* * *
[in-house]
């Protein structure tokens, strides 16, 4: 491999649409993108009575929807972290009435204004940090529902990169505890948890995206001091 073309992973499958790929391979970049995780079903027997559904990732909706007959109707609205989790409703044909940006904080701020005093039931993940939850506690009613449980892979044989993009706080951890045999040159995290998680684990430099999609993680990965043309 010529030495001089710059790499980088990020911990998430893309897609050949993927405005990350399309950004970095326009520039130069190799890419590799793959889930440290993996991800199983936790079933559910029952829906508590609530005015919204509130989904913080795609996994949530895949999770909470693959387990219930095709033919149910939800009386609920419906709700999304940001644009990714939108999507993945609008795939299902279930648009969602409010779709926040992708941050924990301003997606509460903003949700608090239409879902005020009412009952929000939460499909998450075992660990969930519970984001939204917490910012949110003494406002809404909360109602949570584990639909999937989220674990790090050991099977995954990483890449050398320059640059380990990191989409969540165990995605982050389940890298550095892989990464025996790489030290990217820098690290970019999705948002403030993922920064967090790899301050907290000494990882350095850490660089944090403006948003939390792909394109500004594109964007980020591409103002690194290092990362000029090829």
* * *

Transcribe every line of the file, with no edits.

[in-house]
């Protein structure tokens, strides 16, 4: 491999649409993108009575929807972290009435204004940090529902990169505890948890995206001091 073309992973499958790929391979970049995780079903027997559904990732909706007959109707609205989790409703044909940006904080701020005093039931993940939850506690009613449980892979044989993009706080951890045999040159995290998680684990430099999609993680990965043309 010529030495001089710059790499980088990020911990998430893309897609050949993927405005990350399309950004970095326009520039130069190799890419590799793959889930440290993996991800199983936790079933559910029952829906508590609530005015919204509130989904913080795609996994949530895949999770909470693959387990219930095709033919149910939800009386609920419906709700999304940001644009990714939108999507993945609008795939299902279930648009969602409010779709926040992708941050924990301003997606509460903003949700608090239409879902005020009412009952929000939460499909998450075992660990969930519970984001939204917490910012949110003494406002809404909360109602949570584990639909999937989220674990790090050991099977995954990483890449050398320059640059380990990191989409969540165990995605982050389940890298550095892989990464025996790489030290990217820098690290970019999705948002403030993922920064967090790899301050907290000494990882350095850490660089944090403006948003939390792909394109500004594109964007980020591409103002690194290092990362000029090829």